"Investors appear to have a preference for pure plays, such as a copper company or a precious metal company, but not a combination of the two. Especially when it's a small precious metal producer with a big copper project to fund, such as McEwen Mining."

 

 

 

 

 

 

 

 

Companies with large copper porphyry deposits tends to be valued at cents on the pounds of copper in the ground, which may not sound much, but given the billions of pounds of resource, those cents can quickly add up to some impressive figures.

With its initial funding round, management estimates the company has a valuation of around 0.6c/lb, and with the derisking work to advance the project, it has a path to considerably raising that within the next couple of years.

"We expect that by the time we have completed the PFS (pre-feasibility study), the value of Los Azules should have increased to somewhere north of 3-5c/lb, based on the past sales of large copper projects," McEwen said. 

"Our current valuation of 0.6c/lb gives the project a value of $175 million; at 3c/ lb, it would have a value of just under $1 billion and at 5c/lb, a value of over $1.6 billion. This represents a large increase in value for shareholders of both McEwen Copper and McEwen Mining.

"We see a potential upside of 4-6 times within three years. Furthermore, when you look at the sales of 12 large copper properties between 2010 to 2018, there may be considerably more upside given that of the 12 sales, there were only two projects at a PFS stage and those sold for over 13c/lb and 15c/ lb.

"We have had several majors take a close look and express an interest in acquiring Los Azules. However, we believe it is much too early to sell, because the steps that we are taking should improve the project's value significantly and the outlook for copper is strong."

Since launching McEwen Copper, the company has been building its technical team and consultants to take the project forward - first, to complete an updated PEA and to construct a northern access route to provide year-round access. The updated PEA should be completed later this year in the fourth quarter. It will incorporate an optimised mine design. The next step after the PEA will be to advance to complete a PFS.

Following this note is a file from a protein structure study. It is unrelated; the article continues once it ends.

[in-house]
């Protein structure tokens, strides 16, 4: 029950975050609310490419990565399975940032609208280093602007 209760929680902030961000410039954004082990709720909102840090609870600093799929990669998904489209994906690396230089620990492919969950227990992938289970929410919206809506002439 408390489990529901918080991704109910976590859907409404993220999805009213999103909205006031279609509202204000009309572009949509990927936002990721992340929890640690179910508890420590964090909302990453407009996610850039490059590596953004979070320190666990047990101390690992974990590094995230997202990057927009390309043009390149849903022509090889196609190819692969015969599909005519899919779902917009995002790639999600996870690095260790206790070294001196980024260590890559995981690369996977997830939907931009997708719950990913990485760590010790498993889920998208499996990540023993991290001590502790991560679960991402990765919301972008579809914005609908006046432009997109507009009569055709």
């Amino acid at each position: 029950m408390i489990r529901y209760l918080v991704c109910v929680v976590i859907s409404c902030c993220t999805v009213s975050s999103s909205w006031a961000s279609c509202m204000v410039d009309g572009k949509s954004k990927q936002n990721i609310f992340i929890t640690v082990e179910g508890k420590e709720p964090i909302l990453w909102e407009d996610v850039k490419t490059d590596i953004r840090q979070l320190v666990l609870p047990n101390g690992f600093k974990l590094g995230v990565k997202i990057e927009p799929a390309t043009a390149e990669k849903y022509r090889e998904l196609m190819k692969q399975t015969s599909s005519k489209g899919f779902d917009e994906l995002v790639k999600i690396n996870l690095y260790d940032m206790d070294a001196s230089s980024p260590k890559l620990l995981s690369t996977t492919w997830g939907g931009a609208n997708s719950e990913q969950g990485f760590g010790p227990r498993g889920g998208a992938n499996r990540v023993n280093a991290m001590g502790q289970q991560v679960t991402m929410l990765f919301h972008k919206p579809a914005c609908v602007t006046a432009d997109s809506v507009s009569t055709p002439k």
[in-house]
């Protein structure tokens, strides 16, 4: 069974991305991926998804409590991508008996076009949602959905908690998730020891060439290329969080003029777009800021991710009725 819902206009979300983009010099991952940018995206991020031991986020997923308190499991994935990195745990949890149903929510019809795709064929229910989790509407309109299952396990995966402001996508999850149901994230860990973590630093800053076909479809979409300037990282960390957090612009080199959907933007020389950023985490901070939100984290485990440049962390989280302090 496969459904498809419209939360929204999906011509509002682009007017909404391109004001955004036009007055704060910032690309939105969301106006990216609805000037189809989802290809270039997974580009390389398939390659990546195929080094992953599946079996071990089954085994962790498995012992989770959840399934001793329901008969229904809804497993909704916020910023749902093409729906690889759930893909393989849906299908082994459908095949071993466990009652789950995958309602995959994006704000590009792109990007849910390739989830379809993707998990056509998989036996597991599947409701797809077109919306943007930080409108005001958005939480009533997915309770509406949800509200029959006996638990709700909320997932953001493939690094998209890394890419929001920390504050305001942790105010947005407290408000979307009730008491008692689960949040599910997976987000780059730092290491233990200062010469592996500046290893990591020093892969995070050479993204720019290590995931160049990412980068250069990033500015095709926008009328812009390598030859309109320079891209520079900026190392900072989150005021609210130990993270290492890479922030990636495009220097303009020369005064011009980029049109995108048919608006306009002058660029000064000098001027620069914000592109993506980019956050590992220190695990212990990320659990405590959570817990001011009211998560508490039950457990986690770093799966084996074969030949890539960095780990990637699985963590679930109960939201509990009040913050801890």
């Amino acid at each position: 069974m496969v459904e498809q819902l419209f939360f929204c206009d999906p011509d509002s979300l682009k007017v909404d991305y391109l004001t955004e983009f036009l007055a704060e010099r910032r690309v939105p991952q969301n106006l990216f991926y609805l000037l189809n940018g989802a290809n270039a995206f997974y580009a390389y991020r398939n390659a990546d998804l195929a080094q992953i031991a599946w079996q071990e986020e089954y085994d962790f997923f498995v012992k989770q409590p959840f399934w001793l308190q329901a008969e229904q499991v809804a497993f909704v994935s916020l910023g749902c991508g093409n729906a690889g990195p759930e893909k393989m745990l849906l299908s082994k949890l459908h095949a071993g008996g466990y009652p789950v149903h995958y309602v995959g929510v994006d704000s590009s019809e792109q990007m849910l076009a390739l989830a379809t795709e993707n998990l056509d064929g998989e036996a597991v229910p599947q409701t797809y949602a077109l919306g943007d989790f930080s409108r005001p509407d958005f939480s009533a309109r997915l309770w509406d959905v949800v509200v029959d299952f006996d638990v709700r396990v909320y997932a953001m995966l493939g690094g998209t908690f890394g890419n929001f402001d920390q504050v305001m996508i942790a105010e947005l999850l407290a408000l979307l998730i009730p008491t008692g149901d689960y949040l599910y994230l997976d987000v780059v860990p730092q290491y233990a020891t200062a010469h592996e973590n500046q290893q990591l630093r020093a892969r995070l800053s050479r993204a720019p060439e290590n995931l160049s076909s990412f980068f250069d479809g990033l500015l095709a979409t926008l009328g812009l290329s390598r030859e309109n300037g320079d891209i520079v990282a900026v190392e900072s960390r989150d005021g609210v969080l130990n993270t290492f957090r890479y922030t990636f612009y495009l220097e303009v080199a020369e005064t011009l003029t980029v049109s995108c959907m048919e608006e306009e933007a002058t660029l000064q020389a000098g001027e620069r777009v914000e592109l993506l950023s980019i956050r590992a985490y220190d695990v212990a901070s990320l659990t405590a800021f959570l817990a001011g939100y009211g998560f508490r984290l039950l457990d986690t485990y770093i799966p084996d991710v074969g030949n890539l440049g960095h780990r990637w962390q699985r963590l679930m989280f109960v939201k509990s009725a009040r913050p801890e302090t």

The 2017 PEA outlined average production of 415 million pounds of copper for the first 10 years at an average C1 cash cost of $1.28/lb and an overall 36-year mine following an initial capital cost of $2.63 billion using price assumptions of $3/lb copper, $1,300/oz gold and $17/oz silver.

"While the Los Azules PEA projected a robust economics return at $3/lb copper. We brought in Whittle Consulting to look at optimising the mine plan. Their preliminary work suggests an even larger, more profitable mine may be possible at $3/lb. Under this scenario, there's a chance that Los Azules, when built, could become one of the 20-largest copper mines in the world," McEwen said.

"I want to emphasize that we are not planning to just have a large mine. We are committed and very excited to be designing a mine that will be the model for mines going forward when it comes to the usage of water, power, the emission of carbon and reduced impact on the environment."

The company currently has two drills on-site and is ramping up towards 10 drills by mid-February. McEwen plans to execute a 53,000m programme.

"About 44,000m of that will be for upgrading the inferred resources to an indicated resource and about 9,000m for technical drilling, including geotechnical and hydrology," chief operating officer Peter Mah said.

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Our goal is to create a strong and profitable gold and silver producer focused in the Americas.